David Barbe, professor of electrical and computer engineering at the University of Maryland and executive director of the Maryland Technology Enterprise Institute (MTECH), won the Olympus Lifetime of Educational Innovation Award. This award recognizes faculty members who have demonstrated a sustained contribution throughout their careers to stimulating and inspiring innovative thinking in students in their own universities and throughout academia. Barbe has a proven record of leadership in creating one of the leading innovative technology entrepreneurship cultures at a U.S. university, through successful programs such as the university's Hinman CEOs program and its Technology Startup boot camp, both of which have become models that are replicated nationwide, as well as through the Maryland Industrial Partnerships (MIPS) program.
NCIIA recognizes the 2007 winners in the Olympus Innovation Award Program: Dr. Deborah Streeter, Cornell University; Burt Swersey, Rensselaer Polytechnic Institute (RPI); and William Grant, University of California, Santa Barbara (UCSB). The program recognizes individuals who have fostered and demonstrated innovative thinking in higher education. The winners received their awards from George Steares, vice president emeritus, Olympus America, in Tampa, Fla., at the NCIIA 11th Annual Meeting.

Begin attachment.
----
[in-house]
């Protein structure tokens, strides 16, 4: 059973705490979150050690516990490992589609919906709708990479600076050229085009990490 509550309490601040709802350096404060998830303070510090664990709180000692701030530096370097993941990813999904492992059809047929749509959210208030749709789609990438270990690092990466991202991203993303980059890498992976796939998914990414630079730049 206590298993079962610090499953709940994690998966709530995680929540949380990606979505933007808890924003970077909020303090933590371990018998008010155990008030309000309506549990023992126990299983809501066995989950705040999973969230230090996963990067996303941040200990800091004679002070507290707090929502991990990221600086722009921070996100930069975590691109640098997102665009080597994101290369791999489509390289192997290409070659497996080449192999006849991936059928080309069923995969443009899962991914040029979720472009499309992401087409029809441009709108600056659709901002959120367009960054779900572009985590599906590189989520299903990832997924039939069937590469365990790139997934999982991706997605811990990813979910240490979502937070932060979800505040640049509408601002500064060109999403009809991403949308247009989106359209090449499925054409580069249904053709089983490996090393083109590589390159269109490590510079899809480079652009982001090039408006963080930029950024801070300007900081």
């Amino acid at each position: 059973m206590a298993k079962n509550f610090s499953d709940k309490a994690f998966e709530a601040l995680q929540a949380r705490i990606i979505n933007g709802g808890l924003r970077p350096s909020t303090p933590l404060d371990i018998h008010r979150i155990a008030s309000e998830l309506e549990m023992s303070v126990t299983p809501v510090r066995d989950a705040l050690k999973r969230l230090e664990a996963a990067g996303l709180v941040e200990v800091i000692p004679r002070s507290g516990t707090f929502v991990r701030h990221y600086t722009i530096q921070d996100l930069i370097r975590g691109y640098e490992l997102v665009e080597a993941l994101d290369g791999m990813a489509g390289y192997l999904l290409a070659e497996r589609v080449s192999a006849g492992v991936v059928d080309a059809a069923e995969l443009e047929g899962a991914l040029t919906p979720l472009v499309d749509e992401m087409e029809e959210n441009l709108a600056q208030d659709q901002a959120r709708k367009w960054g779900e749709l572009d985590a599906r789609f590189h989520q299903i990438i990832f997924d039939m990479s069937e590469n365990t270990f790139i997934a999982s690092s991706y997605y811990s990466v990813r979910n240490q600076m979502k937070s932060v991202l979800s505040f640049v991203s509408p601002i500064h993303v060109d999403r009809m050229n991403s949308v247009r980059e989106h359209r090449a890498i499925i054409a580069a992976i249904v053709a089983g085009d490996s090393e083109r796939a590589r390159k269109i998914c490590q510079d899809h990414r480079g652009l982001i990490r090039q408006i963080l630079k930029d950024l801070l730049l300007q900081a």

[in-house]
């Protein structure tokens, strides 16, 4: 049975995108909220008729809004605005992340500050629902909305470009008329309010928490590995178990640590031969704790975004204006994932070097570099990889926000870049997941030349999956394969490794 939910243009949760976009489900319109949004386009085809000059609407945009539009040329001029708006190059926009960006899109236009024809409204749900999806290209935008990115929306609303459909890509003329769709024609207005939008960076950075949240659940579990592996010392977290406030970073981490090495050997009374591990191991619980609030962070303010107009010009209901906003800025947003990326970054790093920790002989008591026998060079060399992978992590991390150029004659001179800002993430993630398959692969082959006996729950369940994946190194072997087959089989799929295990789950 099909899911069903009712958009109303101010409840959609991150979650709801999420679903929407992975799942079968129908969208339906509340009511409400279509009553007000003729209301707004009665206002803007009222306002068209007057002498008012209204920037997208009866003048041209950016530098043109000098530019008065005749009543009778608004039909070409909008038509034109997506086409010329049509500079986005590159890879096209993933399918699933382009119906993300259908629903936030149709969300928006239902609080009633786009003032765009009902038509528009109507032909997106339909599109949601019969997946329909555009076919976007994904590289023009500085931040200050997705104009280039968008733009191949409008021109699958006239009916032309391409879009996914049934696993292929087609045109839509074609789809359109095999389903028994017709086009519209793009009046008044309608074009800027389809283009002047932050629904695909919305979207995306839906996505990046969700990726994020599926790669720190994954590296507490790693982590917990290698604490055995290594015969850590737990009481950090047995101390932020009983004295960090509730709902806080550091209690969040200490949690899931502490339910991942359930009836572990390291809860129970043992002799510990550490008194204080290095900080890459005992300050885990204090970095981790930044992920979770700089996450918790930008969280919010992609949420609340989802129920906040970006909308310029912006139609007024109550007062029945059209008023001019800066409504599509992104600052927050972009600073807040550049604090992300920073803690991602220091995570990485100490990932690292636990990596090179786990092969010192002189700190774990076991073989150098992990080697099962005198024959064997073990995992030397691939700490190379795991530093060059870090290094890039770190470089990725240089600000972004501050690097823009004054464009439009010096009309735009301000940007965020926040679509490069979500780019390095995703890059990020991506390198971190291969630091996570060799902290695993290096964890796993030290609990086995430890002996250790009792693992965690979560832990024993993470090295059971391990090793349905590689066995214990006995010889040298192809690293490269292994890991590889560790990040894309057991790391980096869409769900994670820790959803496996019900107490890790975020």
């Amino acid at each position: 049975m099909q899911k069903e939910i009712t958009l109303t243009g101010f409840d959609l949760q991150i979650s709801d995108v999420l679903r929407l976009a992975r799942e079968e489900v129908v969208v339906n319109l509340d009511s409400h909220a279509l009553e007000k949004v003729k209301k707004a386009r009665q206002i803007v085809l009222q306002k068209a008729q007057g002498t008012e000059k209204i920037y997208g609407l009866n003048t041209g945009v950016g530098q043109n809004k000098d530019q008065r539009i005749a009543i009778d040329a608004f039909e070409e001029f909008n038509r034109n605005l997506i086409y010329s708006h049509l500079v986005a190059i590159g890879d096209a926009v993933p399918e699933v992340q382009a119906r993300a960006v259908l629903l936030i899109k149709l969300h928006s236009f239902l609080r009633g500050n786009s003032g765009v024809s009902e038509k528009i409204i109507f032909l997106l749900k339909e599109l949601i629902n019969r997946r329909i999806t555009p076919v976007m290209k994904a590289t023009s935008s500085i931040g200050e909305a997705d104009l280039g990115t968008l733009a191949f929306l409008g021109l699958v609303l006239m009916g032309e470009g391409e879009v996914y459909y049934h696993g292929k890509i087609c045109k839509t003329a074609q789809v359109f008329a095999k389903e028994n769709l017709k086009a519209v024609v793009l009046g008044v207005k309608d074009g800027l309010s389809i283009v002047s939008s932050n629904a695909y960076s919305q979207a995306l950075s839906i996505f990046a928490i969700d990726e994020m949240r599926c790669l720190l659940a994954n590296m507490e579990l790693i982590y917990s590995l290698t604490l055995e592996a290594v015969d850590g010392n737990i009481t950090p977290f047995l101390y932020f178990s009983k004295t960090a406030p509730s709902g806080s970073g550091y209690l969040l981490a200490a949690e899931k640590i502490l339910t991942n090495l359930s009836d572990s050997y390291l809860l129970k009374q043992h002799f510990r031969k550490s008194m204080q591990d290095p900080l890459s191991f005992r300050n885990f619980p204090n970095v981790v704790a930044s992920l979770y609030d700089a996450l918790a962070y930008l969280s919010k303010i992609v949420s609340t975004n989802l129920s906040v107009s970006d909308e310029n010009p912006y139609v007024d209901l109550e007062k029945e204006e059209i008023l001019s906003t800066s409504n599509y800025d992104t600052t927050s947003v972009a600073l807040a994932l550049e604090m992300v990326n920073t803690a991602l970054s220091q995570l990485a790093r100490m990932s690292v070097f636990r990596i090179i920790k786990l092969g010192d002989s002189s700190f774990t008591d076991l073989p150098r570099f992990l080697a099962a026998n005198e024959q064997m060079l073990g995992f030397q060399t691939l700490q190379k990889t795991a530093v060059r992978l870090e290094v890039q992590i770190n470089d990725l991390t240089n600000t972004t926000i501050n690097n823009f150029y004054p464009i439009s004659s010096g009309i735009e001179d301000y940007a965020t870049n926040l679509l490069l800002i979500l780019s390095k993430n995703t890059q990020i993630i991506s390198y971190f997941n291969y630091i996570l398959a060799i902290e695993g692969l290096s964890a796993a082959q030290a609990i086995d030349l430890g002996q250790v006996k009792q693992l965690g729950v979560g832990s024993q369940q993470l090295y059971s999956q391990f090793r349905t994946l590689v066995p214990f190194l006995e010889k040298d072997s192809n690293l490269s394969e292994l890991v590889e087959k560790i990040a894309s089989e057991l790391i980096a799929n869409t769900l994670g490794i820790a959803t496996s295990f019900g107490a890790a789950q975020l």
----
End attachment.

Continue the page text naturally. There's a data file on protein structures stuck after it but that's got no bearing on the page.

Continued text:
“Congratulations to the 2007 winners of the Olympus Innovation Award Program,” said Steares. “I was most impressed with their innovative teaching methods and the profound impact they have had on so many students to become successful inventors and entrepreneurs. Fostering innovation and entrepreneurship, a key element of Olympus’ management philosophy, is essential for companies to succeed in the U.S. and even more so internationally.”
Phil Weilerstein, NCIIA executive director, added, “The 2007 winners once again illustrate the essential role that higher education can play in grooming this country’s next generation of innovators and entrepreneurs. We are pleased about the visibility and the high quality of applications the Olympus Innovation Award Program is enjoying and look forward to continuing our partnership with Olympus to make the program even more successful.”